Neil Redfern, representing Historic England, talked about this organisation’s stance on dealing with global warming as an increasing threat to our historic environment. He discussed the need to stop knee-jerk reactions to ‘sensationalised’ flooding events and instead plan ahead and consider preventative measures to ensure we are not further damaging our buildings. We need to, he argued, start considering ‘resilience’ as a commonplace term rather than a reactionary measure once disaster has occurred. The solution is not removing water but trying to manage it as has been done historically with measures such as vegetation management and keeping up-to-date with essential site maintenance. Our responsibility as conservation historians is to protect the buildings we treasure as best we can. However, Redfern also reminded us that we must also respond to inevitable loss, for example coastal sites, such as Whitby Abbey, and raised this as an issue that requires serious consultation at a national level regarding how we will respond to this eventual loss. Ultimately, he concluded that loss is not necessarily negative; after all, our current structures often only exist because something before them was lost. His conclusion was to call for the need to discuss our response to disaster in a new way, moving beyond the merely reactionary to the pre-emptive consideration of flood management in a new era where global warming has amplified our relationships with natural disasters.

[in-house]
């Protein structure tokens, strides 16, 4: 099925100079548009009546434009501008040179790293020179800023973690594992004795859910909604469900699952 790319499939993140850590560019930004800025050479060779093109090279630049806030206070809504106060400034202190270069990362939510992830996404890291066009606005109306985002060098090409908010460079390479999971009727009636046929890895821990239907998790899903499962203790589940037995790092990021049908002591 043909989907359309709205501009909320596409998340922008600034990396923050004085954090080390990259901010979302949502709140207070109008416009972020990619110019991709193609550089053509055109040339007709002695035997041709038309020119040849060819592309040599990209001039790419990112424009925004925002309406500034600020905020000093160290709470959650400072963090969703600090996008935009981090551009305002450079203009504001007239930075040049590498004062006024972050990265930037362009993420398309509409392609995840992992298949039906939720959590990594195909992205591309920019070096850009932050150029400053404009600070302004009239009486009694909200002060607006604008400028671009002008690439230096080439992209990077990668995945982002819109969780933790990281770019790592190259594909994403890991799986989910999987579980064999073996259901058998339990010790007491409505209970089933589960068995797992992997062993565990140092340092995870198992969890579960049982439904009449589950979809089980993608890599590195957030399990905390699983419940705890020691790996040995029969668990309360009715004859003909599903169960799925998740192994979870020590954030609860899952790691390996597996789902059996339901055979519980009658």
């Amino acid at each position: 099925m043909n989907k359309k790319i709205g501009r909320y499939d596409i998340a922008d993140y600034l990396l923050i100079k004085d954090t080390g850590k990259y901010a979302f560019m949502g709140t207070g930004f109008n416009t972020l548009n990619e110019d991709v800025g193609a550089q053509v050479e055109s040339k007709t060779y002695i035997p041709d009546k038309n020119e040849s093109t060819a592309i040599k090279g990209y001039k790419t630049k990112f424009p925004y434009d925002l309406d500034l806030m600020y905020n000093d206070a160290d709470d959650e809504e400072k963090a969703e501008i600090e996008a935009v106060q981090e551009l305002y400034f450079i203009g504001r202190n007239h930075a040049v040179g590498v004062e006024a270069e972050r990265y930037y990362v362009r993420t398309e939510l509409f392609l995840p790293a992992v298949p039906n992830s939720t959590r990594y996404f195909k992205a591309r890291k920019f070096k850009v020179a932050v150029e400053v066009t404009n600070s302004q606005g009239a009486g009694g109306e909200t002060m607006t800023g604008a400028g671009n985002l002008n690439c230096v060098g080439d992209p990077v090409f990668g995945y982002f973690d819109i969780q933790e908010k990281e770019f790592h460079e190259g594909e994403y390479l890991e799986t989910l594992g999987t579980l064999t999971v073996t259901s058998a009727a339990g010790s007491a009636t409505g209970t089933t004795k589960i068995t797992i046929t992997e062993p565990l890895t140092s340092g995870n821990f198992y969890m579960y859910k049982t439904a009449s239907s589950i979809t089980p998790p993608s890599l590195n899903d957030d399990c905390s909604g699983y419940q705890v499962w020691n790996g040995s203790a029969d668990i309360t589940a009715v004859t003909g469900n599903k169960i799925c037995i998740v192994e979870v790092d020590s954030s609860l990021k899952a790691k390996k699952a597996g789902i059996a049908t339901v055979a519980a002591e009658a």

Redfern also discussed the concepts of resilient communities. Those he cited were areas such as the shops on Fossgate or homes alongside the Ouse and Foss in York which got back to normality within a few days. Heather Shepherd of the National Flood Forum expanded on the personal impact a flood can have on those who live through it, including the disposal of possessions that might otherwise have been saved and repaired if such quick-fix solutions (which are often unsatisfactory and the long-lasting trauma) had been avoided. Shepherd remarked that there is often a guiding philosophy of demolition over preservation in a time of crisis, often resulting in further damage being caused to buildings and their residents. She highlighted the need for community empowerment and general education for those dealing with historic houses and flood risks.
The conference then finished with a group discussion about how York Civic Trust, York Conservation Alumni Association and the University of York could move forward with the issues discussed to create a useful resource for future flood management in York. Within this discussion, five main issues were identified. Firstly, the matter of how to be strategic whilst also being locally sensitive was raised and a solution was that work could be done to identify the areas of York that have historically been prone to flooding.